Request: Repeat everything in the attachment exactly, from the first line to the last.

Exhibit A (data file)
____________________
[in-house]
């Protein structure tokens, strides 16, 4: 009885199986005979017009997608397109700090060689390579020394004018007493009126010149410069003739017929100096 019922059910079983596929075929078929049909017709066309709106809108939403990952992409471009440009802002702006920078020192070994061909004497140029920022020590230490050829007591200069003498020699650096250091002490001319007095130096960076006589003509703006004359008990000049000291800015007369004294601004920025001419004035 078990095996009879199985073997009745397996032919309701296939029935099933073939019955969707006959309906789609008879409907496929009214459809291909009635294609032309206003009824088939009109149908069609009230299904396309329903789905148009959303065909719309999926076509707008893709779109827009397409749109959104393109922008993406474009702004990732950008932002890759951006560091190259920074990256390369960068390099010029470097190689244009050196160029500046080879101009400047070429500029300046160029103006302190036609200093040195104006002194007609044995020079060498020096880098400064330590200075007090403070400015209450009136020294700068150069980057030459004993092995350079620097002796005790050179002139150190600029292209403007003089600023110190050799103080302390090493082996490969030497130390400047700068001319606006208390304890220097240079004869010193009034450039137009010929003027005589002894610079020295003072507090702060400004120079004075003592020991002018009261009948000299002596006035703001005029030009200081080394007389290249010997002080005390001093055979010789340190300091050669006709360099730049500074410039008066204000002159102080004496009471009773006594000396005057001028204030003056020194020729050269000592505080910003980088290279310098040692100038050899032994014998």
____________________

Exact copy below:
[in-house]
């Protein structure tokens, strides 16, 4: 009885199986005979017009997608397109700090060689390579020394004018007493009126010149410069003739017929100096 019922059910079983596929075929078929049909017709066309709106809108939403990952992409471009440009802002702006920078020192070994061909004497140029920022020590230490050829007591200069003498020699650096250091002490001319007095130096960076006589003509703006004359008990000049000291800015007369004294601004920025001419004035 078990095996009879199985073997009745397996032919309701296939029935099933073939019955969707006959309906789609008879409907496929009214459809291909009635294609032309206003009824088939009109149908069609009230299904396309329903789905148009959303065909719309999926076509707008893709779109827009397409749109959104393109922008993406474009702004990732950008932002890759951006560091190259920074990256390369960068390099010029470097190689244009050196160029500046080879101009400047070429500029300046160029103006302190036609200093040195104006002194007609044995020079060498020096880098400064330590200075007090403070400015209450009136020294700068150069980057030459004993092995350079620097002796005790050179002139150190600029292209403007003089600023110190050799103080302390090493082996490969030497130390400047700068001319606006208390304890220097240079004869010193009034450039137009010929003027005589002894610079020295003072507090702060400004120079004075003592020991002018009261009948000299002596006035703001005029030009200081080394007389290249010997002080005390001093055979010789340190300091050669006709360099730049500074410039008066204000002159102080004496009471009773006594000396005057001028204030003056020194020729050269000592505080910003980088290279310098040692100038050899032994014998």